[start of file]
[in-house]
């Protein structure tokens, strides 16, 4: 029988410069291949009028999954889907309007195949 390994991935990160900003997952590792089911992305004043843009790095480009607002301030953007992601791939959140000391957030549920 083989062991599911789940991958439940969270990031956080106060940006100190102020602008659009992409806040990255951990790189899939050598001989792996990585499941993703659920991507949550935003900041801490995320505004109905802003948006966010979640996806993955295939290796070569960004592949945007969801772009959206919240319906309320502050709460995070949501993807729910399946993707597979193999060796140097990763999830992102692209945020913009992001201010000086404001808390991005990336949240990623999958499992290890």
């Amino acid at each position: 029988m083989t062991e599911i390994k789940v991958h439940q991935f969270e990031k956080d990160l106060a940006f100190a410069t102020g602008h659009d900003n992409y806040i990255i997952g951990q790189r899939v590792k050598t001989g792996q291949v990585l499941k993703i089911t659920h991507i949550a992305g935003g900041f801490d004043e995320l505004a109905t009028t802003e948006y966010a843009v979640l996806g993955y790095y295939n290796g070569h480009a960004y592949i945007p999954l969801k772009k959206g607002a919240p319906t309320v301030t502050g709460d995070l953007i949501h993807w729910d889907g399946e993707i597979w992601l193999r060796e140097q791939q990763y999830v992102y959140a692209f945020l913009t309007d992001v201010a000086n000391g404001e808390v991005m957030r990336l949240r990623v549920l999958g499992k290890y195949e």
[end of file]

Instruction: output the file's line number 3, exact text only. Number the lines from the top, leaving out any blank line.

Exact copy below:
């Amino acid at each position: 029988m083989t062991e599911i390994k789940v991958h439940q991935f969270e990031k956080d990160l106060a940006f100190a410069t102020g602008h659009d900003n992409y806040i990255i997952g951990q790189r899939v590792k050598t001989g792996q291949v990585l499941k993703i089911t659920h991507i949550a992305g935003g900041f801490d004043e995320l505004a109905t009028t802003e948006y966010a843009v979640l996806g993955y790095y295939n290796g070569h480009a960004y592949i945007p999954l969801k772009k959206g607002a919240p319906t309320v301030t502050g709460d995070l953007i949501h993807w729910d889907g399946e993707i597979w992601l193999r060796e140097q791939q990763y999830v992102y959140a692209f945020l913009t309007d992001v201010a000086n000391g404001e808390v991005m957030r990336l949240r990623v549920l999958g499992k290890y195949e």